Packer: growth of Chinese middle class “hard to fully conceptualize”

crown-resorts-packer-china-sri-lankaChinese casino gamblers are transforming the world and Crown Resorts Limited chairman James Packer couldn’t be happier. Speaking at the Australian casino operator’s annual general meeting in Melbourne this week, Packer said the sheer scale of the social and demographic shifts currently underway in China are “extraordinary and hard to fully conceptualize.” Packer said China’s burgeoning middle class is already nearly equal to the total population of the United States and is projected to top 1.4b – nearly double the combined US and European middle class consumer population – by 2030. Packers suggested this human onslaught will “profoundly alter every aspect of our economy.”

Packer cited UN World Tourism Organization stats showing the number of Chinese residents traveling abroad rising from 10m in 2000 to 83m in 2012, and those 83m spent $102b in the process (a global high). Packer also noted a 2011 McKinsey study projecting China would account for one-fifth of the global luxury goods market by 2015, as well as US investment analyst Marc Faber’s research that 80% of Chinese tourists visit a casino on their first trip abroad. Packer humble-bragged that Crown’s “growing reputation as one of Asia’s leading luxury brands” made it uniquely qualified to cater to a rapidly swelling gambling-mad demographic with a taste for the finer things.

Packer also has an eye for tourists from China’s equally giant neighbor, India. For the better part of a year now, Packer has been maneuvering to build an integrated resort on Beira Lake in Sri Lanka’s capital Colombo. Packer told the AGM that the island nation had “huge tourism appeal” and the proposed Crown Sri Lanka resort could play “a significant role” in making the country the next “mass traveller market.” However, the only update Packer provided on the stalled project was that the company was in “final negotiations” with “potential joint venture partners and the Sri Lankan government.” Packer remained hopeful that parliamentarians would resume and conclude debate on the relevant legislation in November.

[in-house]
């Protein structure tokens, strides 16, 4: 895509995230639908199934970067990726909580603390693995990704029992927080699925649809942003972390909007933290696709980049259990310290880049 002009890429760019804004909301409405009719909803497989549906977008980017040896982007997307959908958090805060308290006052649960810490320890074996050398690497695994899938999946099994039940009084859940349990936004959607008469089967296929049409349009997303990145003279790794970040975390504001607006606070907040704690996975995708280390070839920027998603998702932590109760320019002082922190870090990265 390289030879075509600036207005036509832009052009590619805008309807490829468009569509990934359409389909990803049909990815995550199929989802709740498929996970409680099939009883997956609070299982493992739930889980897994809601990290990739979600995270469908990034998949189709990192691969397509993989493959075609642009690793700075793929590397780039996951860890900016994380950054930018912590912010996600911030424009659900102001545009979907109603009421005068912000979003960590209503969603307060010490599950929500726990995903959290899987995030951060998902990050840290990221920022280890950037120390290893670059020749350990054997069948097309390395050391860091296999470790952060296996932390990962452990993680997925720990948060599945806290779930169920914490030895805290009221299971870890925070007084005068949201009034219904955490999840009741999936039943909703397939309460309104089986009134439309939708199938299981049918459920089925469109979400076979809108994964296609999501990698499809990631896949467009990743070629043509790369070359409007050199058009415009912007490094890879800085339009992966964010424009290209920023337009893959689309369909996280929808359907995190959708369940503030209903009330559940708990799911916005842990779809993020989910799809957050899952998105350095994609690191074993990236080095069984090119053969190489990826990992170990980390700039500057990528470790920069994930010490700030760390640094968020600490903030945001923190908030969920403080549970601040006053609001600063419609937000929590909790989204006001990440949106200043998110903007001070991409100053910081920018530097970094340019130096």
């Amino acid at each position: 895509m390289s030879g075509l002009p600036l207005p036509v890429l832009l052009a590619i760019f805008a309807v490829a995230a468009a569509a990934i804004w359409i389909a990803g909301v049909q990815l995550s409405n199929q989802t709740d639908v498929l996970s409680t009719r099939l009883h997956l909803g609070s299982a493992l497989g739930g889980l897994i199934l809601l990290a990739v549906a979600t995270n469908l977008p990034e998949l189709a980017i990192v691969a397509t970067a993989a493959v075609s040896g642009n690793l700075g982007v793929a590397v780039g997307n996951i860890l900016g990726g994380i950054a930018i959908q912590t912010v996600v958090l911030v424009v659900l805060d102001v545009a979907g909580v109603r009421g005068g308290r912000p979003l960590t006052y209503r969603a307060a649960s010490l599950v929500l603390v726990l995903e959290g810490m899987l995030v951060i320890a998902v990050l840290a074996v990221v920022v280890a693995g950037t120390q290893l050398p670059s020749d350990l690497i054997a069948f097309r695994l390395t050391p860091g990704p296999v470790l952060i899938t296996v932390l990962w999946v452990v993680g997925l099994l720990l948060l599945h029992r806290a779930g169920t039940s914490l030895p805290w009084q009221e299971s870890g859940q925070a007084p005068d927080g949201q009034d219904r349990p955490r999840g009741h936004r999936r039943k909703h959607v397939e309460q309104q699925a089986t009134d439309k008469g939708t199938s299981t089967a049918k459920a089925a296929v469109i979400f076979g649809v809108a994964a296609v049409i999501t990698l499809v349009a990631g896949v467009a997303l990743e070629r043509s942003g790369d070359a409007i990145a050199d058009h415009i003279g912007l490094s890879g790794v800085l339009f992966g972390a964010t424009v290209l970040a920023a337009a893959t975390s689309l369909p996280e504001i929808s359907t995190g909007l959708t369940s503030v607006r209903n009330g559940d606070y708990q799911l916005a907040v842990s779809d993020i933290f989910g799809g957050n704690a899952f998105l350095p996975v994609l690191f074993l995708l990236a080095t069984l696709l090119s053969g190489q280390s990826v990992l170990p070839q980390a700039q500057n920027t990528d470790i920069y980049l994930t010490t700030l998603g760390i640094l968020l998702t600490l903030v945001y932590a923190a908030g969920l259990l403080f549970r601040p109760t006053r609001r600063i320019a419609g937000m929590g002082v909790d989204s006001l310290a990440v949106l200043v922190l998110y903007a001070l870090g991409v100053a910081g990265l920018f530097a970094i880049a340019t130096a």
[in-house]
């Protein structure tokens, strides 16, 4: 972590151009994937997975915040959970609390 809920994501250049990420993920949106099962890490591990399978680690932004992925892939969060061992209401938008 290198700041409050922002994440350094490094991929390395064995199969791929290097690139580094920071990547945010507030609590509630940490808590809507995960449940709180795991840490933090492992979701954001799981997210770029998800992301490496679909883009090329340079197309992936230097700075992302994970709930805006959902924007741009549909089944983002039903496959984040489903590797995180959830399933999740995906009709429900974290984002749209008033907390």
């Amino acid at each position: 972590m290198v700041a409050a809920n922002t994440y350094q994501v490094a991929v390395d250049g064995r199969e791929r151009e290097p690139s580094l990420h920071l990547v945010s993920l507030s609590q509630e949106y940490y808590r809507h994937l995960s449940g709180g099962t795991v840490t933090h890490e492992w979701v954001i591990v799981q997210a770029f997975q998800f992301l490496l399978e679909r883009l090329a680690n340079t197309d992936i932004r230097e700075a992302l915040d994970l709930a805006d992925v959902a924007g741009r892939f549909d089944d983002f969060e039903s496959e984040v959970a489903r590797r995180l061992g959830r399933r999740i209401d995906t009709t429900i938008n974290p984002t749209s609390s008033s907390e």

But opposition politicians opposed to the casino legislation’s favorable tax concessions – which also apply to Colombo’s other deep-pocketed casino hopeful, John Keells Holdings – aren’t in a conciliatory mood. The conservative United National Party (UNP) is planning a public protest in Colombo on Nov. 7 in which UNP members will join hands with members of other opposition parties outside Fort Railway Station and then, uh, it’s not clear. UNP General Secretary Tissa Attanayake told the media the aim of the demonstration was not simply to get the government to amend the casino legislation, but to scrap it entirely.

Meanwhile, other UNP members have established a committee to examine the impact of the country’s existing casinos and sports betting operations. The Colombo Page quoted parliamentarian Ajith P. Perera complaining that police actions earlier this year had been directed at “small scale gambling dens” while ignoring the more visible “large scale casinos and bookies.” Perera also claimed to be shocked – shocked! – that none of these operations held a formal gaming license, ignoring the fact that it’s hard to pass legislation to issue such licenses when opposition parties spend much of their time hanging out in front of train stations holding hands with other men.